This follow-up on the tutorial above is meant for people who are not quite satisfied with the degree of automation in the process of deploying web application. Yeah, you press Run and Tomcat starts, but you have to press the link manually? Let's fix it and make Run configuration open a tab with web application in system's default web browser.
Assuming you have done the steps above (or downloaded the template ) you have to do the following:
  1. Replace text between <plugins> </plugins> tags in pom.xml:

  2. Go to Run/Debug Configurations and change Command line parameter to verify :

  3. Create test.bat file in the root of your project and paste the following there:

N.B. To avoid having to clear my browser's cache after every redeploy, I changed system's default browser to Chrome in incognito mode:
Not clearing browser's cache in browser's normal mode will make it store cached versions of your scripts, and that can lead to hours of head scratching.
That's all! Run your project and a web browser with your app starts up. That's what you'll see in IDEA:

To shut Tomcat down you can either press Enter in "Run" window (normal stopping) or stop button in top right corner of IDEA (abort, use in extreme cases).


  1. Hello, I tried to follow this and added the below code to the pom.xml but got compile error: java: package javax.servlet.http does not exist. (I'm using Tomcat 6.0.53 and Maven 3.5.0. I downloaded Java EE and unzipped and got a Glassfish folder)

    Do you know what is wrong?






    1. Hi!
      Actually, you don't need to install anything for this use case. Tomcat Embedded and Java EE libraries are pulled during project assembly as maven dependencies.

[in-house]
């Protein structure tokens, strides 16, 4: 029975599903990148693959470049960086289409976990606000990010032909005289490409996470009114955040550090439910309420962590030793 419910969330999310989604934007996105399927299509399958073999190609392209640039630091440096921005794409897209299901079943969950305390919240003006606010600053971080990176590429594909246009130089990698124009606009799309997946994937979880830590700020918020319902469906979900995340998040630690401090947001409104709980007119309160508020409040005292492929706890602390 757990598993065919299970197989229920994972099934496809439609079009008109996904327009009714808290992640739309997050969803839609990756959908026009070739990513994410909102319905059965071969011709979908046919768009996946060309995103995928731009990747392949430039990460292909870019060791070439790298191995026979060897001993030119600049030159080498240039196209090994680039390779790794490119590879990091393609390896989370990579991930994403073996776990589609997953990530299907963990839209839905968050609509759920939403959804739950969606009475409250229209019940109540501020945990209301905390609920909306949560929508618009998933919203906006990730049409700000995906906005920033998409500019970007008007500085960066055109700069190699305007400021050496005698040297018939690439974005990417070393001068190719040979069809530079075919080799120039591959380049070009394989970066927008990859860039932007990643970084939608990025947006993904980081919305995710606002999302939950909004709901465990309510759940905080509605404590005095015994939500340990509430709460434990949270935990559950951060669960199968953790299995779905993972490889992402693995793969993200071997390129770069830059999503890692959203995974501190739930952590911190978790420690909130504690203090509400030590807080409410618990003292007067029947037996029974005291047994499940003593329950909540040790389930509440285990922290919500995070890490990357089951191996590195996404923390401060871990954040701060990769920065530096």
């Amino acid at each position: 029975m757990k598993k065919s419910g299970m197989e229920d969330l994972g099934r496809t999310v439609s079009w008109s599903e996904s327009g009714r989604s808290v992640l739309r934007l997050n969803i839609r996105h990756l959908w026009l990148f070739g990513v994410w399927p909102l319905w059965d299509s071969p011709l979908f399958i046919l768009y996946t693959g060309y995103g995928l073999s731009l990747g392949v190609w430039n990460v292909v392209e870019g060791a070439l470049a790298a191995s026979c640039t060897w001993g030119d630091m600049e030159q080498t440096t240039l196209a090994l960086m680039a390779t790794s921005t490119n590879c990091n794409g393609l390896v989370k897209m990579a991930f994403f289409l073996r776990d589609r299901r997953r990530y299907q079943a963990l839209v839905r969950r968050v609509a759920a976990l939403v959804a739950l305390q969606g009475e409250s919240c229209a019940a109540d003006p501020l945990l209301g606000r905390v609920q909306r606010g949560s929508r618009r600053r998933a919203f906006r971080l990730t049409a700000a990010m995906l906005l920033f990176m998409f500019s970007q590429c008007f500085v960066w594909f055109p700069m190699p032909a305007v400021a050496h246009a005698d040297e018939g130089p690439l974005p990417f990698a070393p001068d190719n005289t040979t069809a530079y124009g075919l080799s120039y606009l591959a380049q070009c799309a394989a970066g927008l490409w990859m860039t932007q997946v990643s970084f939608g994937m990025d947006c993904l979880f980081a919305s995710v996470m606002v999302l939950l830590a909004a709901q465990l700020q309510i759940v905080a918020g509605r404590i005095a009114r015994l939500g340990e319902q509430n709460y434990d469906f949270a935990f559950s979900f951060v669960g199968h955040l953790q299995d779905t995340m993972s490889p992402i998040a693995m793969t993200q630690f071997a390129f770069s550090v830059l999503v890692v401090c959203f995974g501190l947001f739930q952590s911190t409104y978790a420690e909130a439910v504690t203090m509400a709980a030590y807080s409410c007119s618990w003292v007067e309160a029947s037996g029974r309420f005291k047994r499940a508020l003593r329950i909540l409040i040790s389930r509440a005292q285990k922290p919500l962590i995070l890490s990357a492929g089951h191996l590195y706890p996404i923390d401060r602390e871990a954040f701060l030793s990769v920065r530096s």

In case you want to use external Tomcat, JavaEE (and Glassfish, for some reason?) from your installation, you'll need to find another tutorial, I'm afraid.

    2. Hey there, sorry my post looks so spaced out, I pasted the code from the pom.xml but the angle bracket tags didn't show up.

      I found the problem, I specified the wrong version for javaee-api. Now everything works but only if I remove the slash from the path section which comes after the port (pom.xml), otherwise it keeps running the generic localhost tomcat page. Anyway, thanks for this, it was a lot of help in learning how to make my first little app.

    3. Filtering angle bracket tags from user input seems pretty obvious for any web application - you may use any online paste service next time.
      Glad I could be of help - that's what my post is for, anyway. :)

    4. Hey, it worked for me, thanks for guide.

      However, using this method I dont have access to Tomcat managment site that should be under localhost:8080. Do you know how to enable it ? Do I need to make Run configuration in Intellij using Tomcat Server instead of Maven Run/Debug Configuration ?

      Greetings :)

    5. Hello there!

      Tomcat management's url defaults to http://localhost:8080/manager according to http://tomcat.apache.org/maven-plugin-2.0/tomcat7-maven-plugin/usage.html .

      AFAIK, Tomcat run configuration is only available in EAP or Pro editions of IntelliJ, so if you have it, you don't even need this guide!

  2. This was really helpful. Makes you appreciate all of the bells and whistles that come with a full edition IDE like IntelliJ Ultimate or Eclipse, but also teaches you how to get more familiar with the nitty gritty of projects, dependency management, maven, and coding in general. Very good tutorial; worked for me. Thanks!

  3. thank you very much it was helpful

  4. In pom.xml